In lieu of further annexation payments due, and under pressure to meet bank obligations, developers of the Old Cutters subdivision in Hailey are hoping the city will agree to take over subdivision property that has not sold in the past three and a half years.
Old Cutters, north of Quigley Canyon on the eastern edge of Hailey, was recorded for final plat approval on Nov. 29, 2007, and included nearly 150 lots.
The subdivision included a substantial community housing commitment. The developers are now also proposing to strike some of those requirements.
After hearing a pitch made by attorney Ed Lawson and Old Cutters principal John Campbell about a phased conveyance of property to the city in lieu of $2.48 million in payments, the Hailey City Council decided Monday to continue a public hearing of the proposal until Monday, April 11.
The council cited questions about whether the city should take a financial stake in the troubled project.
"Our job is to protect the future of taxpayers," City Councilwoman Martha Burke said. "It's a good project, but ... costs [of city services for the subdivision] are not going down. Things have to be paid for."
However, many assembled to speak to the council said allowing a bank to take over dozens of available lots in the subdivision could also result in a bad deal for the city.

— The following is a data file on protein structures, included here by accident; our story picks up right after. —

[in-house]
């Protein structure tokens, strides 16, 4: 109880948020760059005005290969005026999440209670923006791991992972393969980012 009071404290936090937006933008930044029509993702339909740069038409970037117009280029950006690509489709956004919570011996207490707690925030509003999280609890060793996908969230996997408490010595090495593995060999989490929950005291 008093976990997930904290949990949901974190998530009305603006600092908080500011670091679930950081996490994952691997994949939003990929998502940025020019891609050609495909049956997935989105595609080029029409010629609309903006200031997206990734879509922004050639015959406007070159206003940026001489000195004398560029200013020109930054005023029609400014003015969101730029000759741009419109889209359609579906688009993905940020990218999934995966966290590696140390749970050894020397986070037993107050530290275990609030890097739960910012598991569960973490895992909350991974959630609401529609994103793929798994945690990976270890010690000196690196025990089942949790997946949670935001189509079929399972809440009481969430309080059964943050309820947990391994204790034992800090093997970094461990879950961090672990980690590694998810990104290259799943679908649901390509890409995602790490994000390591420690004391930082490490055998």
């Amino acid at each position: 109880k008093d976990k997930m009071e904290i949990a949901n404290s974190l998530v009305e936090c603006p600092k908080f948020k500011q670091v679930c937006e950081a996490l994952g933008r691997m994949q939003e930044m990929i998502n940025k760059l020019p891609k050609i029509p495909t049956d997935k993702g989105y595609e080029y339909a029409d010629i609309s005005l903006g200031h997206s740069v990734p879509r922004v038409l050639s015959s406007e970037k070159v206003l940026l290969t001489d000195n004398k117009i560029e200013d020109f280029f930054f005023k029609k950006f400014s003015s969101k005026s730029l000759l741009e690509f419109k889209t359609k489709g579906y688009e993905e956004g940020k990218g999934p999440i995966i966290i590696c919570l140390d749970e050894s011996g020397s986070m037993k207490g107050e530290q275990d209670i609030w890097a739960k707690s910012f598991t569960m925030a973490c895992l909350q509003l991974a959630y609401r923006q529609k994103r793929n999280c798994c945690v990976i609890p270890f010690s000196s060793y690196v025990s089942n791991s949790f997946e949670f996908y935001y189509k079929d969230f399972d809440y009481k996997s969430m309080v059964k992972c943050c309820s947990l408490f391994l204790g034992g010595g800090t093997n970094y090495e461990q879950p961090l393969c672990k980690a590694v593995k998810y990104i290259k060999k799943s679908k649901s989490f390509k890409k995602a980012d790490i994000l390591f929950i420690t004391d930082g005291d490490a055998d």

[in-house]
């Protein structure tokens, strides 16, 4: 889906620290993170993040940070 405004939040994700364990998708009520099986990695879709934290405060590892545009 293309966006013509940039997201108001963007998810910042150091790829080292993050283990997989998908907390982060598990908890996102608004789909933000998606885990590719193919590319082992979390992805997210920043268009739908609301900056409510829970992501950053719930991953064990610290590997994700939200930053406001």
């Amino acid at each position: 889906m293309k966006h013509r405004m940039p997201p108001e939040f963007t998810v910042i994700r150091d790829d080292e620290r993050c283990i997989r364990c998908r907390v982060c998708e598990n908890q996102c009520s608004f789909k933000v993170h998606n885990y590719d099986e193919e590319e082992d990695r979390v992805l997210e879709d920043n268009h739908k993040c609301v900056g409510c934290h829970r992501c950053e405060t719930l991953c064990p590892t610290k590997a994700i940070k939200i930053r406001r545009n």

Campbell was commended repeatedly as a good partner, especially through the financial hard times that have hit the nation. He said he is emotionally committed to the project.
Councilman Fritz Haemmerle said that if Hailey went along with the proposed amendment, he wanted a guarantee that Campbell wouldn't simply wash his hands of the property. After Campbell emphasized his dedication, Haemmerle said that although he had vacillated many times during the course of the public hearing, he was inclined to accept the terms of the deal and try to work with Campbell rather than have to work with a new entity, such as a bank.
Campbell said at the outset of the presentation that he understood that the council could reject his proposal, and that he too believed that a "deal is a deal."
Old Cutters has so far paid the city $1.3 million in annexation fees. According to Lawson's presentation, it has spent another $3.5 million in improvements, land donations and workforce housing.
In a March 2009 amendment to the annexation agreement, the city agreed to accept surface water rights of 1.87 cfs, then worth more than $921,000, in lieu of some fees.